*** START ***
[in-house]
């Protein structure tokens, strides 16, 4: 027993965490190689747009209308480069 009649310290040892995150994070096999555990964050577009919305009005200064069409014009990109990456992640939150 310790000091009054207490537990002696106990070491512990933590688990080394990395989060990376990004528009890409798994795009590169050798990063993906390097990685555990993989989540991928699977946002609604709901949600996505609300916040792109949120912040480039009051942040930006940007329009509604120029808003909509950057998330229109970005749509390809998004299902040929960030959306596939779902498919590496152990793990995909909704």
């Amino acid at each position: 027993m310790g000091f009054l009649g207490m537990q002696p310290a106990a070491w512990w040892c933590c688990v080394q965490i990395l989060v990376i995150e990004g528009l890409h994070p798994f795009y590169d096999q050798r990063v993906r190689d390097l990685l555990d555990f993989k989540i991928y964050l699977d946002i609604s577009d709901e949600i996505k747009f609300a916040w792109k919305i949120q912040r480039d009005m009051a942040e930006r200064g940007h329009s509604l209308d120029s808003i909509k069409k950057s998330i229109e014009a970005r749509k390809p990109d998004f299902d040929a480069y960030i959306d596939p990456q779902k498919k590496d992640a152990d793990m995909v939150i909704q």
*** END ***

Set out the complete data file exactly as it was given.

[in-house]
């Protein structure tokens, strides 16, 4: 027993965490190689747009209308480069 009649310290040892995150994070096999555990964050577009919305009005200064069409014009990109990456992640939150 310790000091009054207490537990002696106990070491512990933590688990080394990395989060990376990004528009890409798994795009590169050798990063993906390097990685555990993989989540991928699977946002609604709901949600996505609300916040792109949120912040480039009051942040930006940007329009509604120029808003909509950057998330229109970005749509390809998004299902040929960030959306596939779902498919590496152990793990995909909704």
């Amino acid at each position: 027993m310790g000091f009054l009649g207490m537990q002696p310290a106990a070491w512990w040892c933590c688990v080394q965490i990395l989060v990376i995150e990004g528009l890409h994070p798994f795009y590169d096999q050798r990063v993906r190689d390097l990685l555990d555990f993989k989540i991928y964050l699977d946002i609604s577009d709901e949600i996505k747009f609300a916040w792109k919305i949120q912040r480039d009005m009051a942040e930006r200064g940007h329009s509604l209308d120029s808003i909509k069409k950057s998330i229109e014009a970005r749509k390809p990109d998004f299902d040929a480069y960030i959306d596939p990456q779902k498919k590496d992640a152990d793990m995909v939150i909704q």